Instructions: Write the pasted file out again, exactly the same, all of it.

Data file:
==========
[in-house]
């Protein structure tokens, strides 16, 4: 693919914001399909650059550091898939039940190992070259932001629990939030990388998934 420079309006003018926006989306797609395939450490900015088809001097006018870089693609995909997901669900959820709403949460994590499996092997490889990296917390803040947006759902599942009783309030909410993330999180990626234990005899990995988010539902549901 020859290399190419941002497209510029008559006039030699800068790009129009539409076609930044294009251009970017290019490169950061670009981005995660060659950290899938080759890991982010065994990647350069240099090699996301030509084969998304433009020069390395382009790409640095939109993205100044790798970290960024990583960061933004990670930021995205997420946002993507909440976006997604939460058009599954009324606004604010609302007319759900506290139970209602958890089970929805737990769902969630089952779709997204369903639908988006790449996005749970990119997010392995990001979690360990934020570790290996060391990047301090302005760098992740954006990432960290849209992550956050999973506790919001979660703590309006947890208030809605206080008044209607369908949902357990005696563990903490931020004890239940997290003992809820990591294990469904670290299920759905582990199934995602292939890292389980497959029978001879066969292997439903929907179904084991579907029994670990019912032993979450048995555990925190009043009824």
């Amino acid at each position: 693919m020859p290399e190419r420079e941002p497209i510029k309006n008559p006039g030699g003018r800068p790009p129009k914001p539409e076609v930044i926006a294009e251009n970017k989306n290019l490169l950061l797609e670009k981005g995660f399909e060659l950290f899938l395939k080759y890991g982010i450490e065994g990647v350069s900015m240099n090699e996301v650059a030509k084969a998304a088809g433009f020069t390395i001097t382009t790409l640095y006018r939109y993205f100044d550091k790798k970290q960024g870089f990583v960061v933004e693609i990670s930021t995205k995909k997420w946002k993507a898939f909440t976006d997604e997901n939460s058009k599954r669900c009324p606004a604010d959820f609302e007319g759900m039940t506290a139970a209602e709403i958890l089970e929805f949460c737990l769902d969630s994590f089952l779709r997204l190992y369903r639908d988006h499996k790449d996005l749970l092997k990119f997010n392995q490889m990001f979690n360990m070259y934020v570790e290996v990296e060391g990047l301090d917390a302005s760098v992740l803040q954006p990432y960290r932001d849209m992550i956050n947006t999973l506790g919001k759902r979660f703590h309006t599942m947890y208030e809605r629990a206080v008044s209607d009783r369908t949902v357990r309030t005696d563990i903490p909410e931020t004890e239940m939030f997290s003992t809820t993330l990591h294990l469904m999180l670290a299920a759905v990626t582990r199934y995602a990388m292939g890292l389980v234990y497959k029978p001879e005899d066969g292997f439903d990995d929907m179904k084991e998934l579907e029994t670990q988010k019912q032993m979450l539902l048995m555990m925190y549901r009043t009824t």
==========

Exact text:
[in-house]
């Protein structure tokens, strides 16, 4: 693919914001399909650059550091898939039940190992070259932001629990939030990388998934 420079309006003018926006989306797609395939450490900015088809001097006018870089693609995909997901669900959820709403949460994590499996092997490889990296917390803040947006759902599942009783309030909410993330999180990626234990005899990995988010539902549901 020859290399190419941002497209510029008559006039030699800068790009129009539409076609930044294009251009970017290019490169950061670009981005995660060659950290899938080759890991982010065994990647350069240099090699996301030509084969998304433009020069390395382009790409640095939109993205100044790798970290960024990583960061933004990670930021995205997420946002993507909440976006997604939460058009599954009324606004604010609302007319759900506290139970209602958890089970929805737990769902969630089952779709997204369903639908988006790449996005749970990119997010392995990001979690360990934020570790290996060391990047301090302005760098992740954006990432960290849209992550956050999973506790919001979660703590309006947890208030809605206080008044209607369908949902357990005696563990903490931020004890239940997290003992809820990591294990469904670290299920759905582990199934995602292939890292389980497959029978001879066969292997439903929907179904084991579907029994670990019912032993979450048995555990925190009043009824």
């Amino acid at each position: 693919m020859p290399e190419r420079e941002p497209i510029k309006n008559p006039g030699g003018r800068p790009p129009k914001p539409e076609v930044i926006a294009e251009n970017k989306n290019l490169l950061l797609e670009k981005g995660f399909e060659l950290f899938l395939k080759y890991g982010i450490e065994g990647v350069s900015m240099n090699e996301v650059a030509k084969a998304a088809g433009f020069t390395i001097t382009t790409l640095y006018r939109y993205f100044d550091k790798k970290q960024g870089f990583v960061v933004e693609i990670s930021t995205k995909k997420w946002k993507a898939f909440t976006d997604e997901n939460s058009k599954r669900c009324p606004a604010d959820f609302e007319g759900m039940t506290a139970a209602e709403i958890l089970e929805f949460c737990l769902d969630s994590f089952l779709r997204l190992y369903r639908d988006h499996k790449d996005l749970l092997k990119f997010n392995q490889m990001f979690n360990m070259y934020v570790e290996v990296e060391g990047l301090d917390a302005s760098v992740l803040q954006p990432y960290r932001d849209m992550i956050n947006t999973l506790g919001k759902r979660f703590h309006t599942m947890y208030e809605r629990a206080v008044s209607d009783r369908t949902v357990r309030t005696d563990i903490p909410e931020t004890e239940m939030f997290s003992t809820t993330l990591h294990l469904m999180l670290a299920a759905v990626t582990r199934y995602a990388m292939g890292l389980v234990y497959k029978p001879e005899d066969g292997f439903d990995d929907m179904k084991e998934l579907e029994t670990q988010k019912q032993m979450l539902l048995m555990m925190y549901r009043t009824t």